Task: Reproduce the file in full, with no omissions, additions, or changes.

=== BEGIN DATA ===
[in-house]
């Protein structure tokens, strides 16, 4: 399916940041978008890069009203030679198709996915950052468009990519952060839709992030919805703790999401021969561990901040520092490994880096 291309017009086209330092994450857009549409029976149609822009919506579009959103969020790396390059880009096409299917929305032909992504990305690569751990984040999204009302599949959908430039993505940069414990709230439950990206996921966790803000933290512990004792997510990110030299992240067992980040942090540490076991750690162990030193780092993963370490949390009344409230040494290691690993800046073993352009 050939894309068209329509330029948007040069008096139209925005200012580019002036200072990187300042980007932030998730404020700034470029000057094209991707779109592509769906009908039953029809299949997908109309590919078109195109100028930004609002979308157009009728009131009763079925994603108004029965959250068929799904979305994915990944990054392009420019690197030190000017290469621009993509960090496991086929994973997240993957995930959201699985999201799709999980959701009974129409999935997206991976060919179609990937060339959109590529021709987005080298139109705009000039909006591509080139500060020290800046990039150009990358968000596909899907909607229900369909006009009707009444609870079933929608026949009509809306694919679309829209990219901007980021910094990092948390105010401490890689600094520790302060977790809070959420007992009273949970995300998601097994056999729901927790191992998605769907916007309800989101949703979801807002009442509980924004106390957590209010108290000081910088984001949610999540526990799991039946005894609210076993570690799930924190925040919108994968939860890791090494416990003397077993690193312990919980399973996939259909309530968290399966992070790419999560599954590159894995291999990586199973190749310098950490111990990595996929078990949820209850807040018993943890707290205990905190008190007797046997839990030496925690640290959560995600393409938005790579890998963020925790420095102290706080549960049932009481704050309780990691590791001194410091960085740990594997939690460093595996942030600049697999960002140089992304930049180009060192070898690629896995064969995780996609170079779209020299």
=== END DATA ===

[in-house]
């Protein structure tokens, strides 16, 4: 399916940041978008890069009203030679198709996915950052468009990519952060839709992030919805703790999401021969561990901040520092490994880096 291309017009086209330092994450857009549409029976149609822009919506579009959103969020790396390059880009096409299917929305032909992504990305690569751990984040999204009302599949959908430039993505940069414990709230439950990206996921966790803000933290512990004792997510990110030299992240067992980040942090540490076991750690162990030193780092993963370490949390009344409230040494290691690993800046073993352009 050939894309068209329509330029948007040069008096139209925005200012580019002036200072990187300042980007932030998730404020700034470029000057094209991707779109592509769906009908039953029809299949997908109309590919078109195109100028930004609002979308157009009728009131009763079925994603108004029965959250068929799904979305994915990944990054392009420019690197030190000017290469621009993509960090496991086929994973997240993957995930959201699985999201799709999980959701009974129409999935997206991976060919179609990937060339959109590529021709987005080298139109705009000039909006591509080139500060020290800046990039150009990358968000596909899907909607229900369909006009009707009444609870079933929608026949009509809306694919679309829209990219901007980021910094990092948390105010401490890689600094520790302060977790809070959420007992009273949970995300998601097994056999729901927790191992998605769907916007309800989101949703979801807002009442509980924004106390957590209010108290000081910088984001949610999540526990799991039946005894609210076993570690799930924190925040919108994968939860890791090494416990003397077993690193312990919980399973996939259909309530968290399966992070790419999560599954590159894995291999990586199973190749310098950490111990990595996929078990949820209850807040018993943890707290205990905190008190007797046997839990030496925690640290959560995600393409938005790579890998963020925790420095102290706080549960049932009481704050309780990691590791001194410091960085740990594997939690460093595996942030600049697999960002140089992304930049180009060192070898690629896995064969995780996609170079779209020299």